Patent applications in computing field to be reviewed on Peer To Patent pilot

Peer To Patent pilot launched by the UK Intellectual Property Office

A new online tool to help improve the patent application process was launched by the UK Intellectual Property Office today.

Peer To Patent is a review website that allows experts from the scientific and technology community to view and comment on patent applications.

The Peer To Patent pilot went live today, and during the next six months up to 200 applications in the computing field would be uploaded for review on the website. They would include a range of inventions from computer mice, to complex processor operations.

The first group of applications have been uploaded to the Peer To Patent site and are now open for review by registered users for three months. Following this, the system will create a summary of the comments which will be sent to a Patent Examiner at the IPO. Examiners will then consider these as part of the patent review process.

Minister for Intellectual Property Baroness Wilcox said: “Patent applications granted after using the Peer To Patent website review will be potentially stronger, giving businesses better protection to grow their innovative ideas. This will give the IPO access to a wider body of knowledge when deciding whether a patent should be granted.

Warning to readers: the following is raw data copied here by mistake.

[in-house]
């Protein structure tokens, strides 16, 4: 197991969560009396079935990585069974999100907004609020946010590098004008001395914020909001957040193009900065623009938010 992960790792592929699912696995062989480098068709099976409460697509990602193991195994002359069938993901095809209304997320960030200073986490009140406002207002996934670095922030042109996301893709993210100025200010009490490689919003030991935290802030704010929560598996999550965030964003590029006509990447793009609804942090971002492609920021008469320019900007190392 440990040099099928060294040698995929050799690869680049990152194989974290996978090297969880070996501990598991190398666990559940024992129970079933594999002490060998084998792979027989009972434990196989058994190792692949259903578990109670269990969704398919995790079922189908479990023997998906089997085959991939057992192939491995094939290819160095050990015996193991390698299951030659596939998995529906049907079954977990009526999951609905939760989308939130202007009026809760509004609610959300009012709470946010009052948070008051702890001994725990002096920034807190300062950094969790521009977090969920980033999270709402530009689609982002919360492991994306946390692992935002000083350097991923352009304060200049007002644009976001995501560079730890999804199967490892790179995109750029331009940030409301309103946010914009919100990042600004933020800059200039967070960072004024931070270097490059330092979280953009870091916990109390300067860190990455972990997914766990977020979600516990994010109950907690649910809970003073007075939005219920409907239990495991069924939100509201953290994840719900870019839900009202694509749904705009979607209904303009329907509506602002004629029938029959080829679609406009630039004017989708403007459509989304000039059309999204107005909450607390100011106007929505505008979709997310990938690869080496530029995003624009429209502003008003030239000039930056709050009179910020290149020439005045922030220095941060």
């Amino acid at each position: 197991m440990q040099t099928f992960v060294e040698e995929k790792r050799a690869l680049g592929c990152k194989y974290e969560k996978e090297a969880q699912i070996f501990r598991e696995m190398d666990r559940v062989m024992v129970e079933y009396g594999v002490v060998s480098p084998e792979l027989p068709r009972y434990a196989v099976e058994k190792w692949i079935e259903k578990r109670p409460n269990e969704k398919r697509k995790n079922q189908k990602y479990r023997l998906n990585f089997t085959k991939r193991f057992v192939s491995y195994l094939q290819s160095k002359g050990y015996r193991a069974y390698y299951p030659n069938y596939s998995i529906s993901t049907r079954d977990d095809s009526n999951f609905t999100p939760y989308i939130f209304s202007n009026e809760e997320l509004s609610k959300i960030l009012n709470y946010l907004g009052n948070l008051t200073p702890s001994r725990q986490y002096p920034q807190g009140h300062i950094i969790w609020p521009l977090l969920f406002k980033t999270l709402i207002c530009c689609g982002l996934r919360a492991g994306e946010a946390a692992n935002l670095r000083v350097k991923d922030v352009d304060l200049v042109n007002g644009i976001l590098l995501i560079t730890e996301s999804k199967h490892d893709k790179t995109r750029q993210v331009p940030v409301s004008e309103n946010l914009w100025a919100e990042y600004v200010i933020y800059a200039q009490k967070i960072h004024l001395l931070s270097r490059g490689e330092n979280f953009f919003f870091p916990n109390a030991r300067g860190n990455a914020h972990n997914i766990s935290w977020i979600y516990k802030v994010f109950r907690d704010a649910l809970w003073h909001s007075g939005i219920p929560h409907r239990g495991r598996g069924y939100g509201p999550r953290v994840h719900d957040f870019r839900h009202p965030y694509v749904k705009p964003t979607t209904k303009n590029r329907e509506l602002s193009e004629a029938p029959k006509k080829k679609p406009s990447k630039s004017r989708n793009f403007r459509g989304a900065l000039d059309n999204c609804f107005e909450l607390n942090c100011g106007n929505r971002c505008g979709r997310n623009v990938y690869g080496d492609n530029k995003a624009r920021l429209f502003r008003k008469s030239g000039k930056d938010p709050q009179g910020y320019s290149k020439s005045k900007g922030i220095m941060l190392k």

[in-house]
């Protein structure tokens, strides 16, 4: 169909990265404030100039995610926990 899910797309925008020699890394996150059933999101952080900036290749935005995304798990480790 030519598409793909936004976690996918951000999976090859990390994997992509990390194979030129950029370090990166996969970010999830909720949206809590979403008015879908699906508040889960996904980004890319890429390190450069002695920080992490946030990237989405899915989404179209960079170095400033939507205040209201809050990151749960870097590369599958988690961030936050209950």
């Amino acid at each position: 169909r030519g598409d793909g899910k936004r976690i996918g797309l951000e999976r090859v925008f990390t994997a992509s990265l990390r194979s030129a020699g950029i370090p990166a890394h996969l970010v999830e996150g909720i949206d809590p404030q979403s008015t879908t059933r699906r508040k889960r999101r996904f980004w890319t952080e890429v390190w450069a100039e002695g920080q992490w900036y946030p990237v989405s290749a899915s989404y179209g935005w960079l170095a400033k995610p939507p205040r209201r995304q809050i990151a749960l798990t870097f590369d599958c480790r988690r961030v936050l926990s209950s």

“The pilot will give experts the opportunity to comment on patent applications and share their vital expertise before patents are granted. It will also mean that inventions already known in the wider community will be filtered out more readily.”

Douglas Rankin, Patent Attorney at Marks & Clerk LLP, said: “This is a welcome development that should go some way to improving the general quality of patents granted by the IPO.

“There are clear advantages to applying the principles of social media to the patent application system; Patent Examiners can have a rather lonely job, and despite their own technical backgrounds will greatly benefit from access to additional expert views and knowledge they would not otherwise have when assessing an application.” 

The UK pilot follows similar successful trials in the US and Australia.

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